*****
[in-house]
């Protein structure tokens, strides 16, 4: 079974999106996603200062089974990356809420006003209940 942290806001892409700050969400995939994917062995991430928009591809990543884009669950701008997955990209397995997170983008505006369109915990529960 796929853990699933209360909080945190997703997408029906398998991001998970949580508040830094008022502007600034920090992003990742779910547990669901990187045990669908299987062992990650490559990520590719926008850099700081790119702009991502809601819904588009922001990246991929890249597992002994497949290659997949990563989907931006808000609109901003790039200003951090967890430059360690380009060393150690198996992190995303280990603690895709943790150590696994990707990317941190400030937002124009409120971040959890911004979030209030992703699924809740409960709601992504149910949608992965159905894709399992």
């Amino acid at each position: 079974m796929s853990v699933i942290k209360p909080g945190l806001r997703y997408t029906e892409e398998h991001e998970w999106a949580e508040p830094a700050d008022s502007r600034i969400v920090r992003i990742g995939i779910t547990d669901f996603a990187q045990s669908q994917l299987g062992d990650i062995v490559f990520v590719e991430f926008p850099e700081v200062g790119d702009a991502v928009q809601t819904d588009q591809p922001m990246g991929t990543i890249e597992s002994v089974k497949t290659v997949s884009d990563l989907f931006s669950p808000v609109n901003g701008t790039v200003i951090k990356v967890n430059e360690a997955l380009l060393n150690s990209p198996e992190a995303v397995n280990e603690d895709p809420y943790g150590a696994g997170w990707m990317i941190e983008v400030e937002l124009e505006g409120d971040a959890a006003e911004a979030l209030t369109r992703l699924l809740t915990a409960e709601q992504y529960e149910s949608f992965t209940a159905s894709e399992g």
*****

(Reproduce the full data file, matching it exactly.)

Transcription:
[in-house]
């Protein structure tokens, strides 16, 4: 079974999106996603200062089974990356809420006003209940 942290806001892409700050969400995939994917062995991430928009591809990543884009669950701008997955990209397995997170983008505006369109915990529960 796929853990699933209360909080945190997703997408029906398998991001998970949580508040830094008022502007600034920090992003990742779910547990669901990187045990669908299987062992990650490559990520590719926008850099700081790119702009991502809601819904588009922001990246991929890249597992002994497949290659997949990563989907931006808000609109901003790039200003951090967890430059360690380009060393150690198996992190995303280990603690895709943790150590696994990707990317941190400030937002124009409120971040959890911004979030209030992703699924809740409960709601992504149910949608992965159905894709399992």
């Amino acid at each position: 079974m796929s853990v699933i942290k209360p909080g945190l806001r997703y997408t029906e892409e398998h991001e998970w999106a949580e508040p830094a700050d008022s502007r600034i969400v920090r992003i990742g995939i779910t547990d669901f996603a990187q045990s669908q994917l299987g062992d990650i062995v490559f990520v590719e991430f926008p850099e700081v200062g790119d702009a991502v928009q809601t819904d588009q591809p922001m990246g991929t990543i890249e597992s002994v089974k497949t290659v997949s884009d990563l989907f931006s669950p808000v609109n901003g701008t790039v200003i951090k990356v967890n430059e360690a997955l380009l060393n150690s990209p198996e992190a995303v397995n280990e603690d895709p809420y943790g150590a696994g997170w990707m990317i941190e983008v400030e937002l124009e505006g409120d971040a959890a006003e911004a979030l209030t369109r992703l699924l809740t915990a409960e709601q992504y529960e149910s949608f992965t209940a159905s894709e399992g």